The essential feature of Substance-Induced Mood Disorder is a prominent and persistent disturbance in mood (Criterion A) that is judged to be due to the direct physiological effects of a substance (i.e., a drug of abuse, a medication, other somatic treatment for depression, or toxin exposure) (Criterion B). Depending on the nature of the substance and the context in which the symptoms occur (i.e., during intoxication or withdrawal), the disturbance may involve depressed mood or markedly diminished interest or pleasure or elevated, expansive, or irritable mood. Although the clinical presentation of the mood disturbance may resemble that of a Major Depressive, Manic, Mixed, or Hypomanic Episode, the full criteria for one of these episodes need not be met. The predominant symptom type may be indicated by using one of the following subtypes: With Depressive Features, With Manic Features, With Mixed Features. The disturbance must not be better accounted for by a Mood Disorder that is not substance induced (Criterion C). The diagnosis is not made if the mood disturbance occurs only during the course of a delirium (Criterion D). The symptoms must cause clinically significant distress or impairment in social, occupational, or other important areas of functioning (Criterion E). In some cases, the individual may still be able to function, but only with markedly increased effort. This diagnosis should be made instead of a diagnosis of Substance Intoxication or Substance Withdrawal only when the mood symptoms are in excess of those usually associated with the intoxication or withdrawal syndrome and when the mood symptoms are sufficiently severe to warrant independent clinical attention.
A Substance-Induced Mood Disorder is distinguished from a primary Mood Disorder by considering the onset, course, and other factors. For drugs of abuse, there must be evidence from the history, physical examination, or laboratory findings of Dependence, Abuse, intoxication, or withdrawal. Substance-Induced Mood Disorders arise only in association with intoxication or withdrawal states, whereas primary Mood Disorders may precede the onset of substance use or may occur during times of sustained abstinence. Because the withdrawal state for some substances can be relatively protracted, mood symptoms can last in an intense form for up to 4 weeks after the cessation of substance use. Another consideration is the presence of features that are atypical of primary Mood Disorders (e.g., atypical age at onset or course). For example, the onset of a Manic Episode after age 45 years may suggest a substance-induced etiology. In contrast, factors that suggest that the mood symptoms are better accounted for by a primary Mood Disorder include persistence of mood symptoms for a substantial period of time (i.e., a month or more) after the end of Substance Intoxication or acute Substance Withdrawal; the development of mood symptoms that are substantially in excess of what would be expected given the type or amount of the substance used or the duration of use; or a history of prior recurrent primary episodes of Mood Disorder.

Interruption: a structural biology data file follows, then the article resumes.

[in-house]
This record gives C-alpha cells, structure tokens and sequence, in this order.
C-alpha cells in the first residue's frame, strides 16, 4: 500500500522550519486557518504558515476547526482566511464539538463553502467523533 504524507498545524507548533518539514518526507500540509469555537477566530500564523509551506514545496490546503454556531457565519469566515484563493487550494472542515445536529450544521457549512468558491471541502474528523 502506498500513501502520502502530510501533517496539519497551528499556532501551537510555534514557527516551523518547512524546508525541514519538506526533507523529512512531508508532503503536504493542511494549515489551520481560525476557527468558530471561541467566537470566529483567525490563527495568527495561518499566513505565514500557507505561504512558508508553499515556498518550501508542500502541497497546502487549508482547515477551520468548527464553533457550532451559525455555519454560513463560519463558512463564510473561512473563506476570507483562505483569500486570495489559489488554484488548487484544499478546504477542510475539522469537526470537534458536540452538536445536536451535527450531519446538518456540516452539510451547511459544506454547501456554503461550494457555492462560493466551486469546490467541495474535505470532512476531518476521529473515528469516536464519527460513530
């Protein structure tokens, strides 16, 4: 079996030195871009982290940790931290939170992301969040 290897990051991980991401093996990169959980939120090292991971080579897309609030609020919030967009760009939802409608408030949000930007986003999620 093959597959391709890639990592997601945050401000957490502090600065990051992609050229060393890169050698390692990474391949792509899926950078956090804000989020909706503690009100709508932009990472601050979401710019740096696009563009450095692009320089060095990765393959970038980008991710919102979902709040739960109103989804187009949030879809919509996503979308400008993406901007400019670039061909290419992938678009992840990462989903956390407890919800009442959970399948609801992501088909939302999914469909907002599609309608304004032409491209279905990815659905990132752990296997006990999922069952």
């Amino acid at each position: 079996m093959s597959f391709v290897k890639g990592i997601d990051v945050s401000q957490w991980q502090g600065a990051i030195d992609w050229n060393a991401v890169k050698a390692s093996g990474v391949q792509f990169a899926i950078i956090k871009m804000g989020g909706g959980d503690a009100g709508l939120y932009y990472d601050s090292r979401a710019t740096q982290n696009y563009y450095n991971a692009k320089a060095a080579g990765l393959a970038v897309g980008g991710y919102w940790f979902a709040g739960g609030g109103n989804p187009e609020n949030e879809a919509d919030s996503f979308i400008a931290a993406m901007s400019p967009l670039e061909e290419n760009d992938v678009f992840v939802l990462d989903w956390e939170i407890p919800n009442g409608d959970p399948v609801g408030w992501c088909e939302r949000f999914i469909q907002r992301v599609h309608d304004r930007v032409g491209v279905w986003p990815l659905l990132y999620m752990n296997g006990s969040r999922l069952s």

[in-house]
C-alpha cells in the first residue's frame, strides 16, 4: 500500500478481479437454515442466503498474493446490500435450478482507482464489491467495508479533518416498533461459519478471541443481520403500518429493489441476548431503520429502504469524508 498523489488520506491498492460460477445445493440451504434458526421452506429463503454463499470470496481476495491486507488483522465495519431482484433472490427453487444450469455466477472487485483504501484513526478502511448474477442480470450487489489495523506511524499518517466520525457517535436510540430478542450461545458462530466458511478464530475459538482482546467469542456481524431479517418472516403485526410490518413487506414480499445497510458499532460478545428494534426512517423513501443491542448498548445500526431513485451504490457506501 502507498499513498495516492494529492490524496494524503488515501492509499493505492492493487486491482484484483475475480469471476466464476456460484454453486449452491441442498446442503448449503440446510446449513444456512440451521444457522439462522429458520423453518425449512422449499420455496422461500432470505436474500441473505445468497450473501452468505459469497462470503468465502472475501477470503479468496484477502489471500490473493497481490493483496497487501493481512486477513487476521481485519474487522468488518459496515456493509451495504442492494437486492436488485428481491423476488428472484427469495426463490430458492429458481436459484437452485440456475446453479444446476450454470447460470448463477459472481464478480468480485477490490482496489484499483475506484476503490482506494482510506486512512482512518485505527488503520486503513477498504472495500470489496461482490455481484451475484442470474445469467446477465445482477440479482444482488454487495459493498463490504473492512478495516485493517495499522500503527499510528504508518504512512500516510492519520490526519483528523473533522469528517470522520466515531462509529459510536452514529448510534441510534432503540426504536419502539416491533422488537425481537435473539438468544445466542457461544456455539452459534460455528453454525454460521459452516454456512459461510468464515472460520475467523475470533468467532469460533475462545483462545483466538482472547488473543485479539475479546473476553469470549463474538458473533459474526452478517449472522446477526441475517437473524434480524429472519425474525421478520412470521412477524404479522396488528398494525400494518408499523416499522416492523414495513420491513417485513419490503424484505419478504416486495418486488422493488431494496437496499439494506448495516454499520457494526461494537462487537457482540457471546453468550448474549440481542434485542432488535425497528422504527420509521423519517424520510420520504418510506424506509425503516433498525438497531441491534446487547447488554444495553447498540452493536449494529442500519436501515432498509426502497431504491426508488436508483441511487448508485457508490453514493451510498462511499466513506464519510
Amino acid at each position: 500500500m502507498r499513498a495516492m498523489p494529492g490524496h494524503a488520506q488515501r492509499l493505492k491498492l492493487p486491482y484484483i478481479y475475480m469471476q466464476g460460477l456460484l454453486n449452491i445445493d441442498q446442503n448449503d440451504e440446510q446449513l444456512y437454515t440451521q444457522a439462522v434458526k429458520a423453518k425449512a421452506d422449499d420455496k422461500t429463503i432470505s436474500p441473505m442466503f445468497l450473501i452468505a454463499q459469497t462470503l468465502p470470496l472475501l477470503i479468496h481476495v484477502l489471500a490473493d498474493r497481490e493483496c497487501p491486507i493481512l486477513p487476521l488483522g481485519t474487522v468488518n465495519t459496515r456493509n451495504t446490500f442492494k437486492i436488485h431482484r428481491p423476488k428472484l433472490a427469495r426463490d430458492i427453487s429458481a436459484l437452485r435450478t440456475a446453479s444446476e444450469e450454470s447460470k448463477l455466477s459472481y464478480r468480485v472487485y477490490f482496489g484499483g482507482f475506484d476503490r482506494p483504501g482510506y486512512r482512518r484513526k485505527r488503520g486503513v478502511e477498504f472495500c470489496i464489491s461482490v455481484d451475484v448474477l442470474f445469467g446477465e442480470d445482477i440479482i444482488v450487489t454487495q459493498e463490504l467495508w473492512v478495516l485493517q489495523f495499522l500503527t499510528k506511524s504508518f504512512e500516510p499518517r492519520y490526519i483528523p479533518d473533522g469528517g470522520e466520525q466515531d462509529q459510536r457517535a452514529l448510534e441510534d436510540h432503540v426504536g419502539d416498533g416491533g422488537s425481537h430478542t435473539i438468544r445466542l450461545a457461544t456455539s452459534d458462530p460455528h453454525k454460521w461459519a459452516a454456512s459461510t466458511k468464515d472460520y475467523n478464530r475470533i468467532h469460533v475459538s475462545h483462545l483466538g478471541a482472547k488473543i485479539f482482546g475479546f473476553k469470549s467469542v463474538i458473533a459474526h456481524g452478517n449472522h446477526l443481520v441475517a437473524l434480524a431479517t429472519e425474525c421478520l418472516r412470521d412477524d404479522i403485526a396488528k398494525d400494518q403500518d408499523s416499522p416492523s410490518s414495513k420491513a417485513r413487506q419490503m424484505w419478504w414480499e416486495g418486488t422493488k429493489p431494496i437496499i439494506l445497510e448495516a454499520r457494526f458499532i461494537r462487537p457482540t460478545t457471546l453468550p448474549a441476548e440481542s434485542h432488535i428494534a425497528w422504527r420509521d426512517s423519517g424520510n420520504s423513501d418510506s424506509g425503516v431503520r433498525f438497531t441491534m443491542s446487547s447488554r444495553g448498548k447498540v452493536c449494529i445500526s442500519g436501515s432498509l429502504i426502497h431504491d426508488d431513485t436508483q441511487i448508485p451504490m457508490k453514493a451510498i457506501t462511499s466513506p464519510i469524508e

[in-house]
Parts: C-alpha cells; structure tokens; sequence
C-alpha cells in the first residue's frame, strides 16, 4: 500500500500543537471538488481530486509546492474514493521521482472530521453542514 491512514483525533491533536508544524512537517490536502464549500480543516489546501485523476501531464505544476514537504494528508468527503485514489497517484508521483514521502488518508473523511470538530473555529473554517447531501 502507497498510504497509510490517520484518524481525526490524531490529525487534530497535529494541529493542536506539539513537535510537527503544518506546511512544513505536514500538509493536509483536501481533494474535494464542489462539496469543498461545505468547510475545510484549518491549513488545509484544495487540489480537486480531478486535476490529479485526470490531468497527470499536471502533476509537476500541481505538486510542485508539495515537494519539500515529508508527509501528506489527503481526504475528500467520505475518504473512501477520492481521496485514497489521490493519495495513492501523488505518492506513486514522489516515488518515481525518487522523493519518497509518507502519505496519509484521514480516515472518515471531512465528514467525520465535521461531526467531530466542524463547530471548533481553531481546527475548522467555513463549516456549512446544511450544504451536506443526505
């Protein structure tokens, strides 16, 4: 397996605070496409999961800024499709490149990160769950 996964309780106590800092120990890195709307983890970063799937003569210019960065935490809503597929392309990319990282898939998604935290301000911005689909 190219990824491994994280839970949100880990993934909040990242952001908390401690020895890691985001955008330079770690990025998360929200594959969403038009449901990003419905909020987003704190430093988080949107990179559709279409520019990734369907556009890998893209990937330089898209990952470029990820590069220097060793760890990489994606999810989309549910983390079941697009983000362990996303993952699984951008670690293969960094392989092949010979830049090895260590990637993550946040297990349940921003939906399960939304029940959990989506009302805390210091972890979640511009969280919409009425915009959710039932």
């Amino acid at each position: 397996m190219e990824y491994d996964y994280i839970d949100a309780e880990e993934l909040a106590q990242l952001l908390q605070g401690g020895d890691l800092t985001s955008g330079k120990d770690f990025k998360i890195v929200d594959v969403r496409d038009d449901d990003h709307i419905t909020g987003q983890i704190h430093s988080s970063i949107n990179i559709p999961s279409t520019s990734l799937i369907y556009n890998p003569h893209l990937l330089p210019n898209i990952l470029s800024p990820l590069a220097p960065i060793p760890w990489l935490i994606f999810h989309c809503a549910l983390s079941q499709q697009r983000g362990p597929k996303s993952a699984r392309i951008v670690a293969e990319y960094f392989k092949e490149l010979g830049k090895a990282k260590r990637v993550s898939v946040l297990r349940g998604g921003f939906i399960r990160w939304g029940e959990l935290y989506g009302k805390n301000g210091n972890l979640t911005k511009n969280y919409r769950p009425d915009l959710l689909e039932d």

Some medications (e.g., stimulants, steroids, l-dopa, antidepressants) or other somatic treatments for depression (e.g., electroconvulsive therapy or light therapy) can induce manic-like mood disturbances. Clinical judgment is essential to determine whether the treatment is truly causal or whether a primary Mood Disorder happened to have its onset while the person was receiving the treatment. For example, manic symptoms that develop in a person while he or she is taking lithium would not be diagnosed as Substance-Induced Mood Disorder because lithium is not likely to induce manic-like episodes. On the other hand, a depressive episode that developed within the first several weeks of beginning alpha-methyldopa (an antihypertensive agent) in a person with no history of Mood Disorder would qualify for the diagnosis of Alpha-Methyldopa-Induced Mood Disorder, With Depressive Features. In some cases, a previously established condition (e.g., Major Depressive Disorder, Recurrent) can recur while the person is coincidentally taking a medication that has the capacity to cause depressive symptoms (e.g., l-dopa, birth-control pills). In such cases, the clinician must make a judgment as to whether the medication is causative in this particular situation.